b. Figure 11 represents the electron source in a multicavity klystron. The cathode has a concave shape
which partly forms the emitted electrons into a beam. The focusing electrode is mounted so that it encircles the
outer edge of the cathode and is operated at the cathode potential. The anode is located next to the focusing
electrode and directs the electrons to enter the first drift tube. The body assembly of the klystron (anode, drift
tubes, and cavities) is operated at ground potential, and the cathode is operated at a high negative potential. A
strong electric field exists between the first drift tube and the cathode.
Figure 11. Electrons entering drift tube.
c. The electrons that leave the cathode are formed into a tighter beam by the zero or negative potential
of the focusing electrode. The strong electric field between the cathode and the first drift tube causes the electrons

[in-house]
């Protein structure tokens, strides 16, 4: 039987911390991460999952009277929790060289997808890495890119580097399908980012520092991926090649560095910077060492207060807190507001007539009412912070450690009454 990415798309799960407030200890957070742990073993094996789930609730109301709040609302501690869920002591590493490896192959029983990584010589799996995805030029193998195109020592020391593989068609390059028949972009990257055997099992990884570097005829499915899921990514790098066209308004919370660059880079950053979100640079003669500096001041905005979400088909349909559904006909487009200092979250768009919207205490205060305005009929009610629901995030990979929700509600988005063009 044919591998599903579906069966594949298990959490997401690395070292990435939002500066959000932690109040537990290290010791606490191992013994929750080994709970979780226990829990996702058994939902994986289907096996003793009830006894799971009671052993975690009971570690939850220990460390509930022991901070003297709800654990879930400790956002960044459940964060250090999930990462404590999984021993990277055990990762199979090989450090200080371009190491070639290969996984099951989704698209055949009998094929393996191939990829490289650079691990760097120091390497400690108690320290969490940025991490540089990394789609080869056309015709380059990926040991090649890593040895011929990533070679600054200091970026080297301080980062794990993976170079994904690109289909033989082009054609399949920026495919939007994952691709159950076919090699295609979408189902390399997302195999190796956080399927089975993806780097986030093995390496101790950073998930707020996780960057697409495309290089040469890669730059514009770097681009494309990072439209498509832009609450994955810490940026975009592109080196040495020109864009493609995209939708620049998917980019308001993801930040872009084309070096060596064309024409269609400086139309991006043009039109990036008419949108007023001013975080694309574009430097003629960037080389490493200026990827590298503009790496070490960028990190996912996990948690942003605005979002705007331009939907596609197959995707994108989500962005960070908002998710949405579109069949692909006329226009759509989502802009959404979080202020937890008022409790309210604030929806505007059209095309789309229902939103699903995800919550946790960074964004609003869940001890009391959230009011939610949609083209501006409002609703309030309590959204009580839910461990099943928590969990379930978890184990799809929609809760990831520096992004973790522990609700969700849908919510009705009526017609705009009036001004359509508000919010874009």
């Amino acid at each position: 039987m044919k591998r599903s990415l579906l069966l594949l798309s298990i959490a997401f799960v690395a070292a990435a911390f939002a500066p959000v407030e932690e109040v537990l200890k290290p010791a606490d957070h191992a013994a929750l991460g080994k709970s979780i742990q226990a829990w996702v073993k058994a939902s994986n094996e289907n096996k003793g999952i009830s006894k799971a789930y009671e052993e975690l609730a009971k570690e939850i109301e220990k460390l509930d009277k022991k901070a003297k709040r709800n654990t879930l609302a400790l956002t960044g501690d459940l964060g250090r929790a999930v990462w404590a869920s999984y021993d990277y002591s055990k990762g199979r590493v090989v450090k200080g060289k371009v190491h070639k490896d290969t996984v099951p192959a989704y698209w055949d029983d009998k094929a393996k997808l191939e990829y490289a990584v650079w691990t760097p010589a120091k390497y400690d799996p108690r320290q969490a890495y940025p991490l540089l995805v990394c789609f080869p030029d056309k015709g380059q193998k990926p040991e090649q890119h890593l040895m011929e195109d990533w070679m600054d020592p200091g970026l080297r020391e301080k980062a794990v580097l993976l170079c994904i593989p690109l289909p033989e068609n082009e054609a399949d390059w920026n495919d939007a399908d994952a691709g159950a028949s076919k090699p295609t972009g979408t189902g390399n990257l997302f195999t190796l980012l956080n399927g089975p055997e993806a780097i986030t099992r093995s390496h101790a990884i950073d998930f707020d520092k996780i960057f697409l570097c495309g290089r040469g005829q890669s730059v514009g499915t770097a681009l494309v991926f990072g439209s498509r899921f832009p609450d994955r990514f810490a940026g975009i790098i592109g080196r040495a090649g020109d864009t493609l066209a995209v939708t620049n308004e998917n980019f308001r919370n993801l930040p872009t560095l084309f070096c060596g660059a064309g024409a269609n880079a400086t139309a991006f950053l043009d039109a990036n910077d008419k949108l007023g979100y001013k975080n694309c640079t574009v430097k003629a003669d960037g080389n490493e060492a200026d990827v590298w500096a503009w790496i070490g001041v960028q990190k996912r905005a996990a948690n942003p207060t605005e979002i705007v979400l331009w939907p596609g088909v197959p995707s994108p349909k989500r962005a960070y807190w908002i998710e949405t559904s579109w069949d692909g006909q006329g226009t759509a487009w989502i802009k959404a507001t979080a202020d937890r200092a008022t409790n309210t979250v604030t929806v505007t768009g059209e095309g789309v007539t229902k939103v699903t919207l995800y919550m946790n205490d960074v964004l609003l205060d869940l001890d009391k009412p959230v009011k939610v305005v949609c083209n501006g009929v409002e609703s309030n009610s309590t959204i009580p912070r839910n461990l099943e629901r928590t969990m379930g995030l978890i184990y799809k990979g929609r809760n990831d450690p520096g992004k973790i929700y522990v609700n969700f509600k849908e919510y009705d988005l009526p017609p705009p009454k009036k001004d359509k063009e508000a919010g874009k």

to form into a converging beam which focuses inside the first drift tube section. The electric field does not extend
into the first drift tube any appreciable distance, so the mutually repellent forces of the electrons tend to spread the
beam. As the beam spreads out, the electrons strike the drift tube wall and set up current flow in the wall. This is
known as body current. A high body current causes the electron energy to be dissipated as heat and greatly
reduces the efficiency of the klystron.
d. To prevent the electron beam from spreading out, a magnetic focusing system is used to confine the
electron stream into a narrow beam. The magnetic field is symmetrical around the drift tube axis. The magnetic
focusing action shown in A of figure 12 causes the electrons to spiral down the drift tube. The spiral makes a
tighter circle as the electrons travel through the magnetic field. Part B of figure 12 shows how the magnetic lines
are axial in the drift tube.
e. Electrons released from the cathode are accelerated toward the drift tube and experience
only slight effects from the magnetic field. These electrons travel an almost straight-line path to
the drift tube entrance.
The overall effect of the magnetic field is to force all of the
electrons into the drift tube and keep them in a beam that will prohibit them from